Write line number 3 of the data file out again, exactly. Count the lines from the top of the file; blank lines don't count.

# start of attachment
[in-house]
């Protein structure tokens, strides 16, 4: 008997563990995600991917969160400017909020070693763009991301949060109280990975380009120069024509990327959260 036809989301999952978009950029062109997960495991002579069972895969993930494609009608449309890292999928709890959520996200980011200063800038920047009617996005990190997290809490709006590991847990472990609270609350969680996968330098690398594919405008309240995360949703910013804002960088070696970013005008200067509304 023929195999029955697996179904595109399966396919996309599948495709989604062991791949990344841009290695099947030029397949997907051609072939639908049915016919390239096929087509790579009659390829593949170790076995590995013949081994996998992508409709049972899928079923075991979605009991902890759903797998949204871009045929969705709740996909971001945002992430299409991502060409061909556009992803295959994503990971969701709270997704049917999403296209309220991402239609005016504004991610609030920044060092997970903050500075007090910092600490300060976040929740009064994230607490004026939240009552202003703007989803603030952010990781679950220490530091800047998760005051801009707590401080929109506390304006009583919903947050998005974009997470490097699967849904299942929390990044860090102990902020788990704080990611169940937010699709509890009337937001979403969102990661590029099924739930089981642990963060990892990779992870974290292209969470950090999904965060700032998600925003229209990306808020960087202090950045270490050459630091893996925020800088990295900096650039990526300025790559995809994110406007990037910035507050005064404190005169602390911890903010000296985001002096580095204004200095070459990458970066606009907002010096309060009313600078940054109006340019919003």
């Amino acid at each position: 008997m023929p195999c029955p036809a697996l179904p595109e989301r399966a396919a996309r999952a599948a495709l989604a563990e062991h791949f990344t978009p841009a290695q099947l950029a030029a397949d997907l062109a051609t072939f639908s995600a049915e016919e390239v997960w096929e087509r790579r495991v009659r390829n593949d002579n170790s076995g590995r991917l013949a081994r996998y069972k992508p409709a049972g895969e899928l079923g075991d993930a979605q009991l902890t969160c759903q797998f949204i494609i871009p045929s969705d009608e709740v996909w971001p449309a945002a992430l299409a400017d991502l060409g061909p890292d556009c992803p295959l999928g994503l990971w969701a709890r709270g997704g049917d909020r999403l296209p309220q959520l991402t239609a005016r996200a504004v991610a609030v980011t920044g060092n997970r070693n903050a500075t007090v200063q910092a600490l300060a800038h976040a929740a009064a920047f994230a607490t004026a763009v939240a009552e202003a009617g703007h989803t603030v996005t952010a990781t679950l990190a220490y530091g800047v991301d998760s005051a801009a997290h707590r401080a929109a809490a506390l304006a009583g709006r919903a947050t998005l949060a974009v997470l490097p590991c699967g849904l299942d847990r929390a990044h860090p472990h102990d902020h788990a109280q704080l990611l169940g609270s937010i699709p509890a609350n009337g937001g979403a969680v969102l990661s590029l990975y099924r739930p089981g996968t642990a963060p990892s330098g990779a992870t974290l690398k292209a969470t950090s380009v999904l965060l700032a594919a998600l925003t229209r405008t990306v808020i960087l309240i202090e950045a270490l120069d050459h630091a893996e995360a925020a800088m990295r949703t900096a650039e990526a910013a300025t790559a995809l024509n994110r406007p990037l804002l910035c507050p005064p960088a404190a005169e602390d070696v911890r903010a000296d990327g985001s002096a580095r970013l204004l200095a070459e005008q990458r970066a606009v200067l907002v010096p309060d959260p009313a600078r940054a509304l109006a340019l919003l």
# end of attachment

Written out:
């Amino acid at each position: 008997m023929p195999c029955p036809a697996l179904p595109e989301r399966a396919a996309r999952a599948a495709l989604a563990e062991h791949f990344t978009p841009a290695q099947l950029a030029a397949d997907l062109a051609t072939f639908s995600a049915e016919e390239v997960w096929e087509r790579r495991v009659r390829n593949d002579n170790s076995g590995r991917l013949a081994r996998y069972k992508p409709a049972g895969e899928l079923g075991d993930a979605q009991l902890t969160c759903q797998f949204i494609i871009p045929s969705d009608e709740v996909w971001p449309a945002a992430l299409a400017d991502l060409g061909p890292d556009c992803p295959l999928g994503l990971w969701a709890r709270g997704g049917d909020r999403l296209p309220q959520l991402t239609a005016r996200a504004v991610a609030v980011t920044g060092n997970r070693n903050a500075t007090v200063q910092a600490l300060a800038h976040a929740a009064a920047f994230a607490t004026a763009v939240a009552e202003a009617g703007h989803t603030v996005t952010a990781t679950l990190a220490y530091g800047v991301d998760s005051a801009a997290h707590r401080a929109a809490a506390l304006a009583g709006r919903a947050t998005l949060a974009v997470l490097p590991c699967g849904l299942d847990r929390a990044h860090p472990h102990d902020h788990a109280q704080l990611l169940g609270s937010i699709p509890a609350n009337g937001g979403a969680v969102l990661s590029l990975y099924r739930p089981g996968t642990a963060p990892s330098g990779a992870t974290l690398k292209a969470t950090s380009v999904l965060l700032a594919a998600l925003t229209r405008t990306v808020i960087l309240i202090e950045a270490l120069d050459h630091a893996e995360a925020a800088m990295r949703t900096a650039e990526a910013a300025t790559a995809l024509n994110r406007p990037l804002l910035c507050p005064p960088a404190a005169e602390d070696v911890r903010a000296d990327g985001s002096a580095r970013l204004l200095a070459e005008q990458r970066a606009v200067l907002v010096p309060d959260p009313a600078r940054a509304l109006a340019l919003l």